Looks like you’re using a browser we don’t support.

To improve your visit to our site, take a minute and upgrade your browser.

Is O'Donnell's Win in Delaware a Big Deal Nationally? Maybe

Just some quick notes on the Republican Senate primary in Delaware yesterday, with Christine O’Donnell defeating Mike Castle and, in doing so, turning the seat from a very likely GOP gain to a very likely hold for the Democrats (as of now, the New Hampshire Republican Senate primary hasn’t yet been called, but it looks as if NH Republicans have probably chosen the pragmatic candidate over the purist). 

1. You remember the Letterman bit, “Is This Anything?“ Cue the hula hoop girl and the grinder girl: no question, Paul, that this is something. There are only 100 Senators, and even fewer Senate seats that are usually competitive. Given the structure of the Senate, each Senator is quite important; it’s not like the House, where party control is most of the battle. And, even for party control, remember that this isn't just about 2011-2012; it's for four more years (the rest of Joe Biden's term), and the seats up in 2012 are apt to favor Republicans (as Dems elected in 2006 come up for re-election). Moreover, the Senator elected will take office this year, and therefore may have affected the balance of power to some extent during the expected lame duck session later this year.

2. On the other hand, while the effects certainly are likely to matter, I’d be careful about overinterpreting what exactly happened. First of all, O’Donnell prevailed by all of 3500 votes; yes, it still would have been interesting if she had just fallen short, but we wouldn’t be talking about it today. Odd things happen in low-information primaries, and I’d hesitate to generalize about them. For example, Nate Silver is saying that this is “an emphatic reminder that voters write the script. The rest of us self-proclaimed political professionals – journalists and pollsters, activists and bundlers, lobbyists and party-leaders, presidents and senators — are just the stagehands.”  Perhaps, and of course ultimately it is the voters who make the final choices, but without further analysis we don’t know the extent to which those choices were influenced by activists and party leaders. Jonathan Chait has a fun piece in which he posits that Delaware was a case of party leaders trying and failing to rein in the excesses that they have been encouraging for the last two years. Maybe; but my understanding is that talk radio hosts including Rush Limbaugh have been supporting O’Donnell, not Castle, and I’m pretty confident that a lot more Delaware Republican primary voters listen to Rush than read the Weekly Standard. I’m not saying that Chait is wrong; I just think we don’t yet know exactly what happened and why.

3. Of course, Delaware wasn’t an isolated case. This has truly been a fascinating primary cycle, especially on the Republican side. Again, I’d separate the effects (likely some 1-4 fewer GOP Senators taking office in January) from the explanations of what exactly has happened. Is this, as Ed Kilgore thinks, “the final victory in a Fifty Year War waged by the conservative movement for control of the Republican Party”? Maybe (and I like Kilgore’s post in general; I think he’s right about Tea Partyism), but I’m not confident about that. Another way to look at it is in terms not of ideological differences, but in terms of a fight within the conservative movement between purists and professionals over best tactics. Or perhaps we’re seeing proxy skirmishes in the 2012 presidential nomination process (DeMint? Yup, he’s a player). Or perhaps it’s a handful of local situations (purist candidates defeating weak alternatives in Colorado and Nevada, a local personal feud in Alaska, a strong candidate possibly miscast as a purist in Florida, and then in Delaware a real honest-to-goodness moderate who, unlike almost all of the others, really was out of step with his party on the issues. It’s also possible that these primaries really have been about voters who (presumably as a result of the economy) simply are fed up with incumbents, as some have claimed. Or maybe it’s a case of internal divisions among conservative elites along some fault line we haven’t yet quite identified. In other words, we have lots of plausible hypotheses, one or more of which may be true or partially true. As hard as it is to do, sometimes it’s better to just wait until all the evidence is in, and the studies have been done. Until then, we can speculate, and we can appreciate the fact of these events, and we can think about their effect, but at least I’m going to say about what caused it: I don’t know.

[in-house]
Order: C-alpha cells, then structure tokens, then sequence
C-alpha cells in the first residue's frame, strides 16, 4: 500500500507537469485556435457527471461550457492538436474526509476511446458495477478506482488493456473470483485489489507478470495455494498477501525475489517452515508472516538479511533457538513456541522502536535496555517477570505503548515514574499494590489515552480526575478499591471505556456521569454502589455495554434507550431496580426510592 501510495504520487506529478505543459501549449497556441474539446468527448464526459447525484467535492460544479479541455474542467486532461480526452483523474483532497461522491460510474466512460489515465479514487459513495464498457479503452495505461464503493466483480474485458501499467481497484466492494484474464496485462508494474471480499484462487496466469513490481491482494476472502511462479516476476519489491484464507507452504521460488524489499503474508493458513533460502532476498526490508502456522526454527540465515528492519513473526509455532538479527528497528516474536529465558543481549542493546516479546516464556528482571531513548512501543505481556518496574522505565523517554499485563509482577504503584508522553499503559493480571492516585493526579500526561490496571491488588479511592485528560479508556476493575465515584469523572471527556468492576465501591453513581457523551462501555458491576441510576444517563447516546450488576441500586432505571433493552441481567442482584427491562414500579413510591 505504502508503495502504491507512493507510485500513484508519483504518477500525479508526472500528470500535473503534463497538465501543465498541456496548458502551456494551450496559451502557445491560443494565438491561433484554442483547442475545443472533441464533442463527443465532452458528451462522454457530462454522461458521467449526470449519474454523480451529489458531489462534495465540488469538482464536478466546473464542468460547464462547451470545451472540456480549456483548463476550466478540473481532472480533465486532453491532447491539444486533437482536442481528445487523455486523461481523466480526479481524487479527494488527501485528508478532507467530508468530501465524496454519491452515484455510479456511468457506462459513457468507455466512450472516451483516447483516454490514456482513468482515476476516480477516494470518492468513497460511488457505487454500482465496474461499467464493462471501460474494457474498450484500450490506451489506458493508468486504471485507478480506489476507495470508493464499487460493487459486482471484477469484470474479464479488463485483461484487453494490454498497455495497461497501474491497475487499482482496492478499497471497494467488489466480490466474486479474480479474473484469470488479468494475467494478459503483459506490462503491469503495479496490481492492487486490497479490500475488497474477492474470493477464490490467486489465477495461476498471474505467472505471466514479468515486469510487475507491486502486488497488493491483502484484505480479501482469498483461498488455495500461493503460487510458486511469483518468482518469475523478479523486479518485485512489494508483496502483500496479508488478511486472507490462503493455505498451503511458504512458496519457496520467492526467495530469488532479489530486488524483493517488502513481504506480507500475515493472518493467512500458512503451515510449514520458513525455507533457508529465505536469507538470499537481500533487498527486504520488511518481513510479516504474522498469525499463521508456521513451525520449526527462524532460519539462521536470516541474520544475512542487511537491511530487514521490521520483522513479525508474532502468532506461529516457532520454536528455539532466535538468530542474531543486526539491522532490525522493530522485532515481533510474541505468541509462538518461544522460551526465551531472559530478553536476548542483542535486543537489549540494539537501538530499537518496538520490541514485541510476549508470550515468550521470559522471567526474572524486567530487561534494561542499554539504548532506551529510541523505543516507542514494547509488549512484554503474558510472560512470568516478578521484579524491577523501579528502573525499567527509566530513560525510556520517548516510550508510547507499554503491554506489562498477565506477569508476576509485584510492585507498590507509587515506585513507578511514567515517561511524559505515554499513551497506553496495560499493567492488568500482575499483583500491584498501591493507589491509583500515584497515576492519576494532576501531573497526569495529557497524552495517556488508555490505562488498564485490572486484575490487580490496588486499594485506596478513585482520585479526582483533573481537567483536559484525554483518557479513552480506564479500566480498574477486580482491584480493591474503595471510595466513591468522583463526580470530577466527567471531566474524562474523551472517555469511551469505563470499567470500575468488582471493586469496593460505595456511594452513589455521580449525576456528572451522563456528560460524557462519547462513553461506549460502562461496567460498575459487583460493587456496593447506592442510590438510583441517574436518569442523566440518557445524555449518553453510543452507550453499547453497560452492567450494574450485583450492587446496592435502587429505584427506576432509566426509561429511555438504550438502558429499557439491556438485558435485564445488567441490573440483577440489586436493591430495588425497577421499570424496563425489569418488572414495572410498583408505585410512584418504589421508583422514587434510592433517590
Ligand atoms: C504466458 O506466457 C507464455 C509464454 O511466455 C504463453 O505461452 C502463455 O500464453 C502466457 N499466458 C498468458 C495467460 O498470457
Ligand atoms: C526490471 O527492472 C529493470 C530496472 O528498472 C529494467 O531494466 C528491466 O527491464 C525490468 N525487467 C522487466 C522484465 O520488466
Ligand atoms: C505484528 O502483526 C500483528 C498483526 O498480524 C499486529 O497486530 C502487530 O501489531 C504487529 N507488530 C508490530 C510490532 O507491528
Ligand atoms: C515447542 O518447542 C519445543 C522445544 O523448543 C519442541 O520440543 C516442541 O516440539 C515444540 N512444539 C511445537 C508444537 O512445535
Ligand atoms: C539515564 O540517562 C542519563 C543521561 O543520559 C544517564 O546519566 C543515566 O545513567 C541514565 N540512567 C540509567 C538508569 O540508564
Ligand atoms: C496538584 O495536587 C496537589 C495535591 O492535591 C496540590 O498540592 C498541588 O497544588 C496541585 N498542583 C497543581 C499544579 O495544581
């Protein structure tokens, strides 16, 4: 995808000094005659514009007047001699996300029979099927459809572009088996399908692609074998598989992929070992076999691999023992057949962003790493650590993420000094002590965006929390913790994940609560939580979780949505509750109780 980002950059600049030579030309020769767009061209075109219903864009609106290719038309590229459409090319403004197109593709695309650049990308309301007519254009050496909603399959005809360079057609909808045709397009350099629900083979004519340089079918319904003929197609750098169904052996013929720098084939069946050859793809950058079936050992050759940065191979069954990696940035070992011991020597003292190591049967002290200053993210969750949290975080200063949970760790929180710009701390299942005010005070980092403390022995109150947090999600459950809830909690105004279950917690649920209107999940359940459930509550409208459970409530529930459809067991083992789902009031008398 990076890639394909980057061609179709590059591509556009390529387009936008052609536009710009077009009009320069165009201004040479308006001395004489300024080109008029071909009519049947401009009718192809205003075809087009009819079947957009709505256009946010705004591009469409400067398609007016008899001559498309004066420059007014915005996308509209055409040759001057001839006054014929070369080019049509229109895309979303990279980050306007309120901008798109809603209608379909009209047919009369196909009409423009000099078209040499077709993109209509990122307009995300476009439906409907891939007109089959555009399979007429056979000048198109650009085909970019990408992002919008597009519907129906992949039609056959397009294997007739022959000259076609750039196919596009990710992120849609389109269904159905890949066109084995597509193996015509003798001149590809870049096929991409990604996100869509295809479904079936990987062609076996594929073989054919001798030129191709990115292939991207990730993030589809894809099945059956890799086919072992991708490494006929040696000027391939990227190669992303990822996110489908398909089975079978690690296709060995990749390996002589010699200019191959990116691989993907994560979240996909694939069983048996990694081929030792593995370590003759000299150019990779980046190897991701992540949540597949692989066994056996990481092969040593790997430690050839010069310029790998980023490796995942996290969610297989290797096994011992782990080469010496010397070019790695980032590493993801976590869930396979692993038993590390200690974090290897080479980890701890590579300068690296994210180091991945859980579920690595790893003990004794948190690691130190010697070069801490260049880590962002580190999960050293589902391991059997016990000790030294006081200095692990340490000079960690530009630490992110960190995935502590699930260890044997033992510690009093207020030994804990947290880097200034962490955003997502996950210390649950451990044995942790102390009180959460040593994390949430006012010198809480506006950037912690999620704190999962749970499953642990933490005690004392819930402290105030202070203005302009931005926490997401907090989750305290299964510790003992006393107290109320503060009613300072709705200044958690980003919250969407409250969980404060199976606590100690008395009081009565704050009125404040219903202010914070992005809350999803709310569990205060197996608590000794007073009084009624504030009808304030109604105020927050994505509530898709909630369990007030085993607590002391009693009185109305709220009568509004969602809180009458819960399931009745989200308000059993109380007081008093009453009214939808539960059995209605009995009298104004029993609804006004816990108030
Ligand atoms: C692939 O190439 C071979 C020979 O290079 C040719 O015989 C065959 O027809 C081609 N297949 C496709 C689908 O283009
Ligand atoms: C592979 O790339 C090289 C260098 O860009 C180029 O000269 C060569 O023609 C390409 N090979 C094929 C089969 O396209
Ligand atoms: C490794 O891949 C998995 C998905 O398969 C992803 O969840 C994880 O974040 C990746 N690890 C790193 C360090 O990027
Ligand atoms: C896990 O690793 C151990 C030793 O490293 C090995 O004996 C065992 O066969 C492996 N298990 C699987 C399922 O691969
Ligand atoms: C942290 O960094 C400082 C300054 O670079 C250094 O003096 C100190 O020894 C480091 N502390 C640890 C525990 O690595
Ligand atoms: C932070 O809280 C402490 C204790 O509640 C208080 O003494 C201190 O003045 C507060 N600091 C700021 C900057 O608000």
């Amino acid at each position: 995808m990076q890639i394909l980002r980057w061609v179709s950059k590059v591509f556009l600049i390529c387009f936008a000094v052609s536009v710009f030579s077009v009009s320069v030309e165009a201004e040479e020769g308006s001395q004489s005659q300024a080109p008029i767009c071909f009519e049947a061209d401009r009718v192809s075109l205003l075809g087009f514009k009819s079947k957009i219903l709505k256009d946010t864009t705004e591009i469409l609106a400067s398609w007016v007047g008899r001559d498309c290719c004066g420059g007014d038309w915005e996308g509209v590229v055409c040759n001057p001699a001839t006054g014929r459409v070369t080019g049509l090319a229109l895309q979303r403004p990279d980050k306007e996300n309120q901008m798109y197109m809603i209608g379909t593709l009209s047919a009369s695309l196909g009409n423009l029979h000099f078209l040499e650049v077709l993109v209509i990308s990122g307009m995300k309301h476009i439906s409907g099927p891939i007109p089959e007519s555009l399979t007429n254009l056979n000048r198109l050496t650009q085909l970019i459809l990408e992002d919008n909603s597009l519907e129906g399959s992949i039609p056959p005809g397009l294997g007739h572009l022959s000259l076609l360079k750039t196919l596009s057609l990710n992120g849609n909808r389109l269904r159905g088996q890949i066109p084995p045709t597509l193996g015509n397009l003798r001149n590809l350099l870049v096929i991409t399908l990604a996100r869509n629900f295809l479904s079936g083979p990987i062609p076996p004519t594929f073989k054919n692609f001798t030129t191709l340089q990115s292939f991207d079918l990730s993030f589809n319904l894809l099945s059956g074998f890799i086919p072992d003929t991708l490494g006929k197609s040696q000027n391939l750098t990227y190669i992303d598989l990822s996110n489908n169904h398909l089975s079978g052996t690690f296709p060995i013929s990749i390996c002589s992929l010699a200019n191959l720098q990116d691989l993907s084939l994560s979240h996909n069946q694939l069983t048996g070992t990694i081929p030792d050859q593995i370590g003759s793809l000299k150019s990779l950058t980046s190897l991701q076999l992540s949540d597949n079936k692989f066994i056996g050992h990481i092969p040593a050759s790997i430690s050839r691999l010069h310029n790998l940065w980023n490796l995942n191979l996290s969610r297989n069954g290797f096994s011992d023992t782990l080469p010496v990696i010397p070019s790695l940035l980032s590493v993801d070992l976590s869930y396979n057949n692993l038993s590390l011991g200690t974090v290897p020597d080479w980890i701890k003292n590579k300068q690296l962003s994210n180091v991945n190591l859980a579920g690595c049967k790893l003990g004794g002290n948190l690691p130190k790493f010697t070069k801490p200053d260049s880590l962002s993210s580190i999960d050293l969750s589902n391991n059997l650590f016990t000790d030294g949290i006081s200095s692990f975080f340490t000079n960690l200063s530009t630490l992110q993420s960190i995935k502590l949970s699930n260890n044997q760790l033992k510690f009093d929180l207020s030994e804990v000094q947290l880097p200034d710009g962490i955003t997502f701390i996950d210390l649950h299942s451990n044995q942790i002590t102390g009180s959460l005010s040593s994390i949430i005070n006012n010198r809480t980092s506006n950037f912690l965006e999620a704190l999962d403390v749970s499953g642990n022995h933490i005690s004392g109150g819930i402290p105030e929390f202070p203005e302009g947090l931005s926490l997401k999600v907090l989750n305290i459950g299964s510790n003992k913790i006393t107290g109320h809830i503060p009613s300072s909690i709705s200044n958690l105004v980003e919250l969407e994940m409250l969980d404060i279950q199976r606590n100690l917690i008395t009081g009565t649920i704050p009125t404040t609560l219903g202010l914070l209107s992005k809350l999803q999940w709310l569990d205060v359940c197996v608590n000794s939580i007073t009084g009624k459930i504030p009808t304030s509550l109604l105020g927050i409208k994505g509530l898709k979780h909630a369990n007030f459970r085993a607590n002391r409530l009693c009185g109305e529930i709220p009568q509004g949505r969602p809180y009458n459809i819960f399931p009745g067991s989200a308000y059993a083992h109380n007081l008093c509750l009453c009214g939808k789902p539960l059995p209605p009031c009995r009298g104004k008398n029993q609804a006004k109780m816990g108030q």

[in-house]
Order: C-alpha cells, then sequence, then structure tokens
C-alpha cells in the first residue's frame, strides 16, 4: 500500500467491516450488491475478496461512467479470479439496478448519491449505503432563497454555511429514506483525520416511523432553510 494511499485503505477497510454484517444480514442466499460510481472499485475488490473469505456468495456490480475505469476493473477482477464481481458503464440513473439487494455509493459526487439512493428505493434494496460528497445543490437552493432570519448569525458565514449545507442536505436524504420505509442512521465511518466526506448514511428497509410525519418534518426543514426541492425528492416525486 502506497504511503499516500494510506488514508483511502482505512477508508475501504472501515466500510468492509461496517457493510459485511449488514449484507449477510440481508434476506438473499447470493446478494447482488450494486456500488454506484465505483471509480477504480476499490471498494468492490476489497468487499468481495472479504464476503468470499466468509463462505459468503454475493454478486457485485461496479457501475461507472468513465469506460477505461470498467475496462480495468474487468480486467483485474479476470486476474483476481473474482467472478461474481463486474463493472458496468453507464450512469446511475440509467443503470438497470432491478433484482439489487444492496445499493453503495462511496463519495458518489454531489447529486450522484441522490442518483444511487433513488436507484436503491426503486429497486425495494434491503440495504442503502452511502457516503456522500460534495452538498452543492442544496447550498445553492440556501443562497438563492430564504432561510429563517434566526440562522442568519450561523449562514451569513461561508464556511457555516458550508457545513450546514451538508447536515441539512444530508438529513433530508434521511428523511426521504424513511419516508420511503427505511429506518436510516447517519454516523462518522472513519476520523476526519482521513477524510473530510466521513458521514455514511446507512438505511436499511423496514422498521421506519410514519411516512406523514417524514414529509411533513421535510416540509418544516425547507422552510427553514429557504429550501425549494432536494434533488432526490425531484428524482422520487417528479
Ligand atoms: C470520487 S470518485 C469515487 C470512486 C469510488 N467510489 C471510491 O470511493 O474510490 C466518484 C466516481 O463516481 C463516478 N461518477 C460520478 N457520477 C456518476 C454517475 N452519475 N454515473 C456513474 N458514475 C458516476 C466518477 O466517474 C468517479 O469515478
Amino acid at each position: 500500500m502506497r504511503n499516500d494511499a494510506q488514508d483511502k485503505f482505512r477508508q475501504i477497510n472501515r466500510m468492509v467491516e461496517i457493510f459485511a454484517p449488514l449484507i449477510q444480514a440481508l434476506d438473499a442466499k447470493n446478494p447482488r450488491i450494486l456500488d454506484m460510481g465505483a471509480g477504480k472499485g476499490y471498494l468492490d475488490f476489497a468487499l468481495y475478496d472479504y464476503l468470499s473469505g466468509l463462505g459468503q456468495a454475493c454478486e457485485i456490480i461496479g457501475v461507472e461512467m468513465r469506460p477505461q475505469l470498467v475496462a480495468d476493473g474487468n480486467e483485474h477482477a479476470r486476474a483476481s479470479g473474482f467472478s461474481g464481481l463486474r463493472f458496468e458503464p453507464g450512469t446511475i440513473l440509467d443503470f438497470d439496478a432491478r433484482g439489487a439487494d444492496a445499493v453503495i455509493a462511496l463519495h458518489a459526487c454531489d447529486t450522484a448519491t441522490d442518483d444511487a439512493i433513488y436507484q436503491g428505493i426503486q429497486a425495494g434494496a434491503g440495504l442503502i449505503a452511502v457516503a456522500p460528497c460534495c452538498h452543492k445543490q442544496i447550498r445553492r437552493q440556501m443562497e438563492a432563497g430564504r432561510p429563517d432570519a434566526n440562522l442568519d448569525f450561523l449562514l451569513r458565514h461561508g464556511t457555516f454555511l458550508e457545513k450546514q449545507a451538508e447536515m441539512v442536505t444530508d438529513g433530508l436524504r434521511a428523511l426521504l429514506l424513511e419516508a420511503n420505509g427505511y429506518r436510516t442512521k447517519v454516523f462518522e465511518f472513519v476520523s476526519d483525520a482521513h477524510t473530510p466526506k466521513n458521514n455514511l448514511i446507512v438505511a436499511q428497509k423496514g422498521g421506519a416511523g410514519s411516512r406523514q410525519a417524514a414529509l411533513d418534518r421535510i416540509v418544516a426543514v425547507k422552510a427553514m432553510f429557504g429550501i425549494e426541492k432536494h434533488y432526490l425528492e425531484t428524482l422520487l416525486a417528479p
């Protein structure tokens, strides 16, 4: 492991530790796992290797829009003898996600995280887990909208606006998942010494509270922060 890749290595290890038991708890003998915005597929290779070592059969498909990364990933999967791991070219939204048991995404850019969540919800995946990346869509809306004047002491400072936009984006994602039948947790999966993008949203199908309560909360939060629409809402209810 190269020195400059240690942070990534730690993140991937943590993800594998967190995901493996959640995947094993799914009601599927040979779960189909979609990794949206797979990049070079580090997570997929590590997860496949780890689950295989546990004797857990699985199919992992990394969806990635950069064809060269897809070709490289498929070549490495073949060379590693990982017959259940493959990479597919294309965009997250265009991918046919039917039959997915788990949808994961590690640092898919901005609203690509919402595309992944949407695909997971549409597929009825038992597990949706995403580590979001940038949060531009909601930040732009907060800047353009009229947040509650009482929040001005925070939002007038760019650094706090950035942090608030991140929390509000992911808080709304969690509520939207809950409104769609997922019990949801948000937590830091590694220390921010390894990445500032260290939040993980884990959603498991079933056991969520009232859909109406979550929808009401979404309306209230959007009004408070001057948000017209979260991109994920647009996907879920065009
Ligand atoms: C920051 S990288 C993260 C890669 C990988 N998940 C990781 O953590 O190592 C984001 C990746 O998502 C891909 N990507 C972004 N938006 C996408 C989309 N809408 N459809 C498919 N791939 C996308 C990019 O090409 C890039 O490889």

4. Speaking of things I don’t know...my impression is that there’s been an awful lot less of this in U.S. House races, and in gubernatorial contests. However, I don’t actually know whether that impression is correct. If it is, it’s pretty interesting, and I’d like to know more about it. My guess would be that it says something about the reach of the national conservative “insurgent” establishment -- that is, these cases only happen when national groups choose to target specific seats, and they can’t really handle more than a few at a time. If, on the other hand, there have been lots and lots of purist candidates knocking off seemingly better-qualified opponents at lower levels that just haven’t received much attention, that would suggest either that local grassroots groups can manufacture these events, or that national groups have a much greater capacity.